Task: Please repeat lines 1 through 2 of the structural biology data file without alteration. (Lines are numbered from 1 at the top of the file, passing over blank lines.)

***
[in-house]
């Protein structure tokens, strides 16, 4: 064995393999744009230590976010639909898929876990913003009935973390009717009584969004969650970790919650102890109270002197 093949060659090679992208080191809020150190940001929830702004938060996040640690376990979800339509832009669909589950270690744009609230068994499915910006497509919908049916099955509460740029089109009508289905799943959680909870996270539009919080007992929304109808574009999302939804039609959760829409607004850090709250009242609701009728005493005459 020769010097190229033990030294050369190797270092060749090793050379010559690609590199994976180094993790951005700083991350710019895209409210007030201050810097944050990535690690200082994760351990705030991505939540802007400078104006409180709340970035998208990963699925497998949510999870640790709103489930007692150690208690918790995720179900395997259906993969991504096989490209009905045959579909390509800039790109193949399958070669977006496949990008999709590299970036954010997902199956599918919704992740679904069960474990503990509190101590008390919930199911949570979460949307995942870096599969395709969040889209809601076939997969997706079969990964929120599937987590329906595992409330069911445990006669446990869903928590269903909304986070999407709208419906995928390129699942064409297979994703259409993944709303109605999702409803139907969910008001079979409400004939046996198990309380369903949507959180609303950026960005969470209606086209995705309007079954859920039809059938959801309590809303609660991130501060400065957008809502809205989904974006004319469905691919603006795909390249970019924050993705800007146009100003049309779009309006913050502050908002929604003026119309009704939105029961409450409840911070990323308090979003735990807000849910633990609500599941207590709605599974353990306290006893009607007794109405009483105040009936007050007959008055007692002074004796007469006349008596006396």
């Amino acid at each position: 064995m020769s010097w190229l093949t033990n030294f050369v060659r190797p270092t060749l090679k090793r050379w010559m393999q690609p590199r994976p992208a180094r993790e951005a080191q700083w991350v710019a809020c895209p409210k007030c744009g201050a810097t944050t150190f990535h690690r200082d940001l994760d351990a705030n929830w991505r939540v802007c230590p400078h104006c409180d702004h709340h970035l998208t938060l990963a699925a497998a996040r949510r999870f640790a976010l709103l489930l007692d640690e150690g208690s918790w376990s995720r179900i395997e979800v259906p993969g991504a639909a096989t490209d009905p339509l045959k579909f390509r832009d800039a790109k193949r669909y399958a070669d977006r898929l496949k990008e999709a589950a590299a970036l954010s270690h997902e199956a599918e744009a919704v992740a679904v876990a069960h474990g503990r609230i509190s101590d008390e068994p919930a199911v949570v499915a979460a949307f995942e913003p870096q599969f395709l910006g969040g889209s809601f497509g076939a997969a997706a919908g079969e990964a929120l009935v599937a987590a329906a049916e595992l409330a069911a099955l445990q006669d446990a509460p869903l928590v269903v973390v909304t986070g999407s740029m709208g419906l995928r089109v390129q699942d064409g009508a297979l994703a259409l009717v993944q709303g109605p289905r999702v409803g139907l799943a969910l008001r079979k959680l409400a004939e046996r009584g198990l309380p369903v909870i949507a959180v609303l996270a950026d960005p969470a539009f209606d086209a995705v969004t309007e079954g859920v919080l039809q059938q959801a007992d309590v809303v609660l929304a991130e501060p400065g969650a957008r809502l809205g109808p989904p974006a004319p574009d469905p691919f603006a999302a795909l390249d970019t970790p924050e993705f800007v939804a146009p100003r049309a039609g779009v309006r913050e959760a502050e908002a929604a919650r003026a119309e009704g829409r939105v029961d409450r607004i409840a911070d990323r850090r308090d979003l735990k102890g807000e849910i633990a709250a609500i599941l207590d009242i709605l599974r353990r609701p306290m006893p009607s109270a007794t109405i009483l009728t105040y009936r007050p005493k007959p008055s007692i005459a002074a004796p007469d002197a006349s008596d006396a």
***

[in-house]
């Protein structure tokens, strides 16, 4: 064995393999744009230590976010639909898929876990913003009935973390009717009584969004969650970790919650102890109270002197 093949060659090679992208080191809020150190940001929830702004938060996040640690376990979800339509832009669909589950270690744009609230068994499915910006497509919908049916099955509460740029089109009508289905799943959680909870996270539009919080007992929304109808574009999302939804039609959760829409607004850090709250009242609701009728005493005459 020769010097190229033990030294050369190797270092060749090793050379010559690609590199994976180094993790951005700083991350710019895209409210007030201050810097944050990535690690200082994760351990705030991505939540802007400078104006409180709340970035998208990963699925497998949510999870640790709103489930007692150690208690918790995720179900395997259906993969991504096989490209009905045959579909390509800039790109193949399958070669977006496949990008999709590299970036954010997902199956599918919704992740679904069960474990503990509190101590008390919930199911949570979460949307995942870096599969395709969040889209809601076939997969997706079969990964929120599937987590329906595992409330069911445990006669446990869903928590269903909304986070999407709208419906995928390129699942064409297979994703259409993944709303109605999702409803139907969910008001079979409400004939046996198990309380369903949507959180609303950026960005969470209606086209995705309007079954859920039809059938959801309590809303609660991130501060400065957008809502809205989904974006004319469905691919603006795909390249970019924050993705800007146009100003049309779009309006913050502050908002929604003026119309009704939105029961409450409840911070990323308090979003735990807000849910633990609500599941207590709605599974353990306290006893009607007794109405009483105040009936007050007959008055007692002074004796007469006349008596006396």